Original Research - Special Collection: Church

Communities: Development of church-based counselling teams

Stella D. Potgieter
HTS Teologiese Studies / Theological Studies | Vol 71, No 2 | a2050 | DOI: https://doi.org/10.4102/hts.v71i2.2050 | © 2015 Stella D. Potgieter | This work is licensed under CC Attribution 4.0
Submitted: 19 August 2013 | Published: 26 May 2015

About the author(s)

Stella D. Potgieter, Faculty of Theology, North-West University, Potchefstroom Campus, South Africa


Pastoral care is a biblical mandate to the Church to be involved in the lives of God’s people. A key metaphor used by Jesus to describe his pastoral role was that of a shepherd. Thus, to be God’s shepherds and instruments of healing and transformation in God’s world is an imperative to all people, clergy and laity alike. The brokenness in South African society is strikingly apparent, exacerbated by the effects of exceptionally high criminal behaviour as statistics show. The demand for pastoral care and assistance with various personal problems is on the increase, with many non-church goers turning to churches for help. Also apparent in South Africa is the acute shortage of trained individuals to offer care and counselling. The task of offering care is not the sole responsibility of clergy, as all are called to be shepherds and caregivers. The importance and urgency in training church-based counselling teams cannot be overstated. More so in that we are becoming increasingly aware that not only are individuals in need of care, but whole communities are struggling with trauma and life’s challenges, and often do not know whom to turn to. In pursuance of the realisation that pastoral care is the function and duty of all Christians, this article will delineate in particular an explanation of lay counselling, reasons for its importance including biblical foundations, where and how ordinary South Africans can get involved, and will propose certain models and approaches for getting started. These models will not be discussed in depth, but present an opportunity for the next. Teams for these models consist of professional counsellors, but ought not to be restricted to a select few, as all are called to this special ministry and can be trained for the task, which will include on-going supervision and mentoring. The overall purpose of this article is to highlight the urgency of training lay counsellors and some recommendations will be made how to apply it, in an attempt to be faithful to the biblical mandate and examples set by Jesus Christ.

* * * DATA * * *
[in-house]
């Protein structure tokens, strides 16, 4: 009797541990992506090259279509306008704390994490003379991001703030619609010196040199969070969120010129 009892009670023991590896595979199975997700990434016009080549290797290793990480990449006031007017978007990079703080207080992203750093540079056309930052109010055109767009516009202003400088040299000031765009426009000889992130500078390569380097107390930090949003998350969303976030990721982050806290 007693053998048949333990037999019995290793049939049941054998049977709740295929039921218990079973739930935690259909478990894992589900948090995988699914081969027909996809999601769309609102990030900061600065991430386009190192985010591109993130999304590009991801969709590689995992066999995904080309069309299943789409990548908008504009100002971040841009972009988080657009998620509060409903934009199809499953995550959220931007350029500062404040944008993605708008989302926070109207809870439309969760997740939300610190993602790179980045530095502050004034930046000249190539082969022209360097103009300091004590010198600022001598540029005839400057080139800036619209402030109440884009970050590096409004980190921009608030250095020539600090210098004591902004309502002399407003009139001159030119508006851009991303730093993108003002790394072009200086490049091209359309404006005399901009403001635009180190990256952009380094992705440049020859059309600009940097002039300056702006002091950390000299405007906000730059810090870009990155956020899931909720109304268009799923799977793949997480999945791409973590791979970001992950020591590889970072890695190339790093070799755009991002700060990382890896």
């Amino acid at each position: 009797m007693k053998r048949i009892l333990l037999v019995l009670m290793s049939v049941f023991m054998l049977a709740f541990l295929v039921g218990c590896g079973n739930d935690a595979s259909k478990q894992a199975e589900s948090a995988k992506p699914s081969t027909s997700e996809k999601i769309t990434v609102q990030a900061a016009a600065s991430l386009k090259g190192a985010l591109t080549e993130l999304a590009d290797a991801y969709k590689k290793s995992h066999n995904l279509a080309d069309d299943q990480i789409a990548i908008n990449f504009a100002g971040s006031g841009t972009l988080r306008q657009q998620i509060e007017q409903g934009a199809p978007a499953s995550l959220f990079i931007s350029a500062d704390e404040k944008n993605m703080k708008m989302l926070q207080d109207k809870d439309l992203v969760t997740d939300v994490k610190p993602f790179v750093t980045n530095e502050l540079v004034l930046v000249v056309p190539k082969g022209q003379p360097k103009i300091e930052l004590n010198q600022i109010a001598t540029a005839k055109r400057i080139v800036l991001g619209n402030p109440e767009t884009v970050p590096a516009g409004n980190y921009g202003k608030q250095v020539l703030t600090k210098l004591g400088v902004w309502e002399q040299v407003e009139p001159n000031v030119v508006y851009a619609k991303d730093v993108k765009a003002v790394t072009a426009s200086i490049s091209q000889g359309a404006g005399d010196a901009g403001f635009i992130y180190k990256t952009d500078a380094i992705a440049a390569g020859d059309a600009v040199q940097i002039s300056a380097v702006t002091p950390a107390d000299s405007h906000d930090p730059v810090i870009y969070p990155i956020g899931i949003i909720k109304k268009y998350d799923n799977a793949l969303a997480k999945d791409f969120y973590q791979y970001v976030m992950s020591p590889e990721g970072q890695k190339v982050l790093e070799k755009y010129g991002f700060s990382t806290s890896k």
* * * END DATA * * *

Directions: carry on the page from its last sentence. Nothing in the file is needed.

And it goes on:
ordinary counsellors; laity; pastoral counselling; pastoral care


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